Prof. Mari Fitzduff, who I’m honored to call a friend, set me thinking the other day when she commented on a proposed speech I wrote for President Obama to substitute for the one he gave in Cairo. But before I share our exchange, you need to know that Mari is the director of the Conflict and Coexistence Program at Brandeis University, where she moved after many years as director of INCORE, the International Conflict Research Institute in (as she always says it to avoid taking sides) “Derry/Londonderry,” Northern Ireland. In that role she played an important part in the years and years of mediation that finally brought a blessed end to that terrible conflict. She has now turned her wisdom and experience to another easy problem, the Israel-Palestine conflict. But she is also in close touch with people involved in conflict resolution throughout the world. So when she talks about world peace, I listen. As she wrote in an eloquent essay a few years ago, “If we actually take the business of peaceful coexistence as seriously as we take the waging of our wars, we can make our future world a lot safer for all of us…” This quote from her recent letter to me is used with her permission:
“By the way, I’ve been mulling over your last blog about Obama, and what he should have said in Cairo – all good. But it led me to think about whether he, or any major leader now can just speak for their country, and not for the needs of the world? While the environment is an obvious no to this, other issues such as the economy point to our increasing connectedness/dependence.
“Also – I’ve been imagining – what if we decided to end all world borders in say 50 years – as essentially Jean Monnet did to Europe? What kind of work would we need to do in the world to ensure that there would not be chaos and huge shifts in population? I speak as someone whose country benefited so much from Europe’s decision to get rid of borders, and the decisions of the stronger nations to develop the weaker ones in recognition of the need to ensure rising tides all through Europe so as to ensure sustainable peace. A tough one at the world level I know, but it is an interesting challenge to think about it!”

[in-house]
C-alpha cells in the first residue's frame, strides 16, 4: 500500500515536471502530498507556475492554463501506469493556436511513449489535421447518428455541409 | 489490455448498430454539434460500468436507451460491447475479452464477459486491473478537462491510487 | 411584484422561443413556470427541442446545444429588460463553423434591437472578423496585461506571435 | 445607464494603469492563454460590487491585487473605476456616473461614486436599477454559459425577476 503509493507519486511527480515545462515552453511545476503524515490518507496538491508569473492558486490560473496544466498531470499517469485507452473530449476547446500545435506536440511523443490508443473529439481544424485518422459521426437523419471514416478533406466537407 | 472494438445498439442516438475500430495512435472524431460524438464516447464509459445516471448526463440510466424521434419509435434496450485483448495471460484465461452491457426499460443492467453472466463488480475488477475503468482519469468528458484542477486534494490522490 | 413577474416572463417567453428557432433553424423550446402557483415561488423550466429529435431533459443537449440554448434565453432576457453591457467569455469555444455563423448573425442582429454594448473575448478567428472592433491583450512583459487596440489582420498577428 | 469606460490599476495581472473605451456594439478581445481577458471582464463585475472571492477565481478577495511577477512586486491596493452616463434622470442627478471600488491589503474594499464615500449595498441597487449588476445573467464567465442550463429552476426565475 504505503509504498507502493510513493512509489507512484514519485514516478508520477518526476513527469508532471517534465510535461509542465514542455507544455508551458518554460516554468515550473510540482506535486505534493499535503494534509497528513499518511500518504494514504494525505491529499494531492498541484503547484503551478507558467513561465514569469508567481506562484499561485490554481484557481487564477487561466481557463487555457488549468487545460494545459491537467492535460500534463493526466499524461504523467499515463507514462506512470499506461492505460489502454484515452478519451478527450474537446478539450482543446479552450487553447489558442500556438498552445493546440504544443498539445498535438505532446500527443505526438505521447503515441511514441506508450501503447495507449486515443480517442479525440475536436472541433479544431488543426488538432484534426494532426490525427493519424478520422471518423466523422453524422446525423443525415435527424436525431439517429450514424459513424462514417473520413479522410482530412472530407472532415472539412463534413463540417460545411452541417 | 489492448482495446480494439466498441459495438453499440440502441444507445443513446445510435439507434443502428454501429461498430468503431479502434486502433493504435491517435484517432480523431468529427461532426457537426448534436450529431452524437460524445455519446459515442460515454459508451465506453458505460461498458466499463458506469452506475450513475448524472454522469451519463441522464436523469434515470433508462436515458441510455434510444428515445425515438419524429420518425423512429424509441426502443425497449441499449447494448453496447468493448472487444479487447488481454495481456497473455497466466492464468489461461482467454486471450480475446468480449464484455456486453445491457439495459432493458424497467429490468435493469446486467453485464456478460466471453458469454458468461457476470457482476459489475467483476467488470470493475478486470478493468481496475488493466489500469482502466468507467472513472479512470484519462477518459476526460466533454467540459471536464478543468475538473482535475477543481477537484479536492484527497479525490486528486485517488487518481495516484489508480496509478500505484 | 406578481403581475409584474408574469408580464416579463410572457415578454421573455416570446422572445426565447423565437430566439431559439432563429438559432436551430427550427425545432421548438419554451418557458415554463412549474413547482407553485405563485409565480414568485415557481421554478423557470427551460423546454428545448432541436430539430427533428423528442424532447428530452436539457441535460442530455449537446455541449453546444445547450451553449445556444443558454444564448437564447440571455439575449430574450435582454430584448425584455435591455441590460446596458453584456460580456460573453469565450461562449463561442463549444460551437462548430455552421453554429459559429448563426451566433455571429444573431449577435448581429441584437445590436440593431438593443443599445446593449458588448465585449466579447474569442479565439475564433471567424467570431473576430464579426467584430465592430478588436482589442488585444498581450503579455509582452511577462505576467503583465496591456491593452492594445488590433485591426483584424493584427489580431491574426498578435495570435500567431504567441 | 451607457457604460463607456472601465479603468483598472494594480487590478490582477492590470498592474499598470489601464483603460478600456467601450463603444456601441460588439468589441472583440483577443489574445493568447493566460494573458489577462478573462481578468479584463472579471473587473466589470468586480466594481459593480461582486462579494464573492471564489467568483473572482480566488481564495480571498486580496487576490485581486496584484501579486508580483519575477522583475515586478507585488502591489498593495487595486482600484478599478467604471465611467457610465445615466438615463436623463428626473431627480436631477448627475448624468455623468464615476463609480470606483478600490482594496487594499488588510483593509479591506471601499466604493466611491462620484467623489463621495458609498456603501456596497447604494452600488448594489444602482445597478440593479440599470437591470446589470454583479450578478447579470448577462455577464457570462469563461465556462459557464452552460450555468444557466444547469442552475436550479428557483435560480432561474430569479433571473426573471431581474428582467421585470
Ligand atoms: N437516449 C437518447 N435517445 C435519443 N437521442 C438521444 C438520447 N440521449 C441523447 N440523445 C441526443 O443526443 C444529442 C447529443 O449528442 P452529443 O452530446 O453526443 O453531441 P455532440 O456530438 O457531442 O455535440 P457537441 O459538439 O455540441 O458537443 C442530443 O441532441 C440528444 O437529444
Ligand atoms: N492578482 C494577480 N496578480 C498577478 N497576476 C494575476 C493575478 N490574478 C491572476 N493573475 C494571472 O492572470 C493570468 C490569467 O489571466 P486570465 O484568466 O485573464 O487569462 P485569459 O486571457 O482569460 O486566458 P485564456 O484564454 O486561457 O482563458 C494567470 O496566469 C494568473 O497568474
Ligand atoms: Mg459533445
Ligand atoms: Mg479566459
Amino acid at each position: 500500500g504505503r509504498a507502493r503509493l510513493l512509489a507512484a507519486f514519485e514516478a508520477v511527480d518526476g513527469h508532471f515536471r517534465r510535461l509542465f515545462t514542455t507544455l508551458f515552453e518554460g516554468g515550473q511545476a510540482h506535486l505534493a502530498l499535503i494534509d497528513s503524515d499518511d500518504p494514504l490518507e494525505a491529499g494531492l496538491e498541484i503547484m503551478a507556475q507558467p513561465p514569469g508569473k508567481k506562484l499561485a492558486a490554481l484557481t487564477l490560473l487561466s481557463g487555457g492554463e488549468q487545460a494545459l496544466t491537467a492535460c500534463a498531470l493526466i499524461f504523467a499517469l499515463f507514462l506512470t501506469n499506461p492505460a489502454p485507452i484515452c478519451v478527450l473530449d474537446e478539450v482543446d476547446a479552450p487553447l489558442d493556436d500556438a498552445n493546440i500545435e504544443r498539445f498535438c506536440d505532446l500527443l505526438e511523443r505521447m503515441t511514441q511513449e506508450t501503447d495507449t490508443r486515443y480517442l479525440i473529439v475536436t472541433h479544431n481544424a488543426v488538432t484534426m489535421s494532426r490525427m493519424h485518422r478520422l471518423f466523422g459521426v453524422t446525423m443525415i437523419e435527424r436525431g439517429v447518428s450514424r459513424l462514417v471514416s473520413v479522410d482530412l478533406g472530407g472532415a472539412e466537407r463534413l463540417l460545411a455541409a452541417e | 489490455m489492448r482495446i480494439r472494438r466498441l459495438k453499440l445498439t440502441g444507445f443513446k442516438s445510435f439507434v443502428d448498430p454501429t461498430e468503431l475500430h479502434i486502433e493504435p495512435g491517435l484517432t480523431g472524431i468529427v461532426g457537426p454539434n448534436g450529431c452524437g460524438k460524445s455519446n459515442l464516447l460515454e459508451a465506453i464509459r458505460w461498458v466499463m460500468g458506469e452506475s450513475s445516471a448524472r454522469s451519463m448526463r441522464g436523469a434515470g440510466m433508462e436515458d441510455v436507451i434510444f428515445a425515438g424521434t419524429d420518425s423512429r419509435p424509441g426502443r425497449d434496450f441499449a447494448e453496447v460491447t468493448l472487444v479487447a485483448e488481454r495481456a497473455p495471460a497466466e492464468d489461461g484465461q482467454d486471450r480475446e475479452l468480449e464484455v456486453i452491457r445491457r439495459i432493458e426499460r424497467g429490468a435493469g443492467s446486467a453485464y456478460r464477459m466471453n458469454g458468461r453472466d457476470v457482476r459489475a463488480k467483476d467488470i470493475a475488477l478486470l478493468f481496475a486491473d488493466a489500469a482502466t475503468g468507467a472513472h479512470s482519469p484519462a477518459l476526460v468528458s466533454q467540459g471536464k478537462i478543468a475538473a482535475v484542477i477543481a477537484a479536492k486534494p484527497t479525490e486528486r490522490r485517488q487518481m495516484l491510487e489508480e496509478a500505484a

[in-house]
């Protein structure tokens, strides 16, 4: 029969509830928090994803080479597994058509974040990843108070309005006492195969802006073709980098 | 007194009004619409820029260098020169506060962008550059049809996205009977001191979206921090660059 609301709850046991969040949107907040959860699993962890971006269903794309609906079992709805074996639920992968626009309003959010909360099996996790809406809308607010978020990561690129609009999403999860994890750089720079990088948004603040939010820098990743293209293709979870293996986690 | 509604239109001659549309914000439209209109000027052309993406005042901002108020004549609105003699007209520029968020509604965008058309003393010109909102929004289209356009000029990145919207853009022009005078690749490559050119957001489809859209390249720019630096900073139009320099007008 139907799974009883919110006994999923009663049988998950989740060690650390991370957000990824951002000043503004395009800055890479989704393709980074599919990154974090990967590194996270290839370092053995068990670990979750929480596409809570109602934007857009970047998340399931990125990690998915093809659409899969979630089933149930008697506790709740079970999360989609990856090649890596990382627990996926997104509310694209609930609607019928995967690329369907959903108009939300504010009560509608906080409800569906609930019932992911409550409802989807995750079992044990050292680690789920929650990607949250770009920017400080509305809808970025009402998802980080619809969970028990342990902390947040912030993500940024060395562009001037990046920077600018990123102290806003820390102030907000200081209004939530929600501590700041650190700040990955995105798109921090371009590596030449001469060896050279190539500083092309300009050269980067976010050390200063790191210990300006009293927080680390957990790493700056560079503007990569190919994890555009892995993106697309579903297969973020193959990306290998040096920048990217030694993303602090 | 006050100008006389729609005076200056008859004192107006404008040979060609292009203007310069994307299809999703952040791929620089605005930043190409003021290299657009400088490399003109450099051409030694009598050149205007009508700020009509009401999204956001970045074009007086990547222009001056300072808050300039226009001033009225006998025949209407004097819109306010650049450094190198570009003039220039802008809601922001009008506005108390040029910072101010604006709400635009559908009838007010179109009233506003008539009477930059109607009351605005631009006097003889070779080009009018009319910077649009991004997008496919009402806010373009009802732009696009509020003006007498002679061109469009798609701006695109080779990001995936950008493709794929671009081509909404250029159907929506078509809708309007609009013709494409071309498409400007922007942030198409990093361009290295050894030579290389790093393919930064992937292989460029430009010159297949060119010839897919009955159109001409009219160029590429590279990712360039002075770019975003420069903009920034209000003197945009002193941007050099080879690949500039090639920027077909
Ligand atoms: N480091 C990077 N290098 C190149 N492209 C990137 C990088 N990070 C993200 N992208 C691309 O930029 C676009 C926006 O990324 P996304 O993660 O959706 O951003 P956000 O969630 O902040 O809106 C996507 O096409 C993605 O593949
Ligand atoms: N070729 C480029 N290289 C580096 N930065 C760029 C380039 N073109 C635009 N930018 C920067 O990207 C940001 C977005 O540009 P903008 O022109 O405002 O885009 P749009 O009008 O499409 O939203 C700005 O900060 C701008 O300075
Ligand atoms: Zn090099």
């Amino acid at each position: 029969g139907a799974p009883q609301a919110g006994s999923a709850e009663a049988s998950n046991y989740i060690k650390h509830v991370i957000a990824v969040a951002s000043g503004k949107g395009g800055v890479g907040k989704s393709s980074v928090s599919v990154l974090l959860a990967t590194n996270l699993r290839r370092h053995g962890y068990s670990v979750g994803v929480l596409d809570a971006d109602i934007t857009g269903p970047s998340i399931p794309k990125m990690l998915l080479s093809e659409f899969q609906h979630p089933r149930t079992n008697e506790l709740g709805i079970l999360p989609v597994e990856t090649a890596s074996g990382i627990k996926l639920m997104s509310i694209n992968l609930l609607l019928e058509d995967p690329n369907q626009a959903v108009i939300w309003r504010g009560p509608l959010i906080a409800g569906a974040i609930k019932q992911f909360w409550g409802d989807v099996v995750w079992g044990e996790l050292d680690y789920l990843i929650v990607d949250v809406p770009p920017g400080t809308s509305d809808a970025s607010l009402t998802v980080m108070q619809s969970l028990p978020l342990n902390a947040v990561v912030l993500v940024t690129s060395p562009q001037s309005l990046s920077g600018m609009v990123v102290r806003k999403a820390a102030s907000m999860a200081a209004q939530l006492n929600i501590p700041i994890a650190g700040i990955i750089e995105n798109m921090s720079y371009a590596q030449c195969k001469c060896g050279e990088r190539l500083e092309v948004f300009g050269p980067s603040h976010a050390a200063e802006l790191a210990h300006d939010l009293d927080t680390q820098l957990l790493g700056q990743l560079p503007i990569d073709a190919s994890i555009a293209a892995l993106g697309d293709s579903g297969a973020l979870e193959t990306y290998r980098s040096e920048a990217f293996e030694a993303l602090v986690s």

Regarding your very important questions about Obama and “one world”: I did have Obama start the speech with, “Fellow citizens of the world…” In answer to your question, “whether he, or any major leader now can just speak for their country, and not for the needs of the world?” I guess I think “both.”
But Obama, like Merkel, Brown, Sarkozy, etc., was elected to lead his country first, and think about the welfare of the world mainly in terms of interdependency rather than personal leadership responsibility. None of them has or will keep any influence worth anything on the world stage unless they are perceived as loyal to their own people. All four of them, however, are doing what they can in my view to situate their countries’ needs in a global context.
Regarding your stunningly interesting last paragraph, I think 50 years is far too optimistic a time frame for the dissolution of world borders, but double or triple it and perhaps it can be a reality. I am not sure that the borders within Europe have dissolved yet, and the EU is undergoing a tremendous economic challenge (Milton Friedman predicted it would break up under just this sort of pressure–precisely because he thought the strong countries would jettison the weak if they defaulted; wrong so far).